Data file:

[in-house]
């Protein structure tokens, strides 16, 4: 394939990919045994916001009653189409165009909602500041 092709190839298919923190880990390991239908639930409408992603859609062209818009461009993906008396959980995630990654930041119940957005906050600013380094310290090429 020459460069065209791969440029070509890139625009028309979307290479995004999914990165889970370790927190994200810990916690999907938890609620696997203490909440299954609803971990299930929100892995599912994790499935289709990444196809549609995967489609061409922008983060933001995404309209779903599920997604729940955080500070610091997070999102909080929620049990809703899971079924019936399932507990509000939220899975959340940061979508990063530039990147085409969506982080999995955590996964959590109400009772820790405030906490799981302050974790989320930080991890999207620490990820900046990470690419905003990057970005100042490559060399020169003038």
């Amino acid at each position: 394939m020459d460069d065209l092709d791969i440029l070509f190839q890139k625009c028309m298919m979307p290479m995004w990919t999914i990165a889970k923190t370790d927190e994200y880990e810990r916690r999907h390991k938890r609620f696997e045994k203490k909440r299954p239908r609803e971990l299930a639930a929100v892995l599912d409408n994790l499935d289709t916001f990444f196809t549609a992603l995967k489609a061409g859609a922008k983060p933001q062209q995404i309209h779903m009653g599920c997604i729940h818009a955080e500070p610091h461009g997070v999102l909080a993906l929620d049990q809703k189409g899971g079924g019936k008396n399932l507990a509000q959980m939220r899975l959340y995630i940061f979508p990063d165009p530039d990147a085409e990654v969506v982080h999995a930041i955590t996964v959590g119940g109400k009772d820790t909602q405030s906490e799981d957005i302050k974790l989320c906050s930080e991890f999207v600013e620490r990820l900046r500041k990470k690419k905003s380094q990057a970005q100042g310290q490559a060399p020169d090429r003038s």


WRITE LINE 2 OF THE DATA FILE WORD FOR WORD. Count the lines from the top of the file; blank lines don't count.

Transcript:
């Protein structure tokens, strides 16, 4: 394939990919045994916001009653189409165009909602500041 092709190839298919923190880990390991239908639930409408992603859609062209818009461009993906008396959980995630990654930041119940957005906050600013380094310290090429 020459460069065209791969440029070509890139625009028309979307290479995004999914990165889970370790927190994200810990916690999907938890609620696997203490909440299954609803971990299930929100892995599912994790499935289709990444196809549609995967489609061409922008983060933001995404309209779903599920997604729940955080500070610091997070999102909080929620049990809703899971079924019936399932507990509000939220899975959340940061979508990063530039990147085409969506982080999995955590996964959590109400009772820790405030906490799981302050974790989320930080991890999207620490990820900046990470690419905003990057970005100042490559060399020169003038």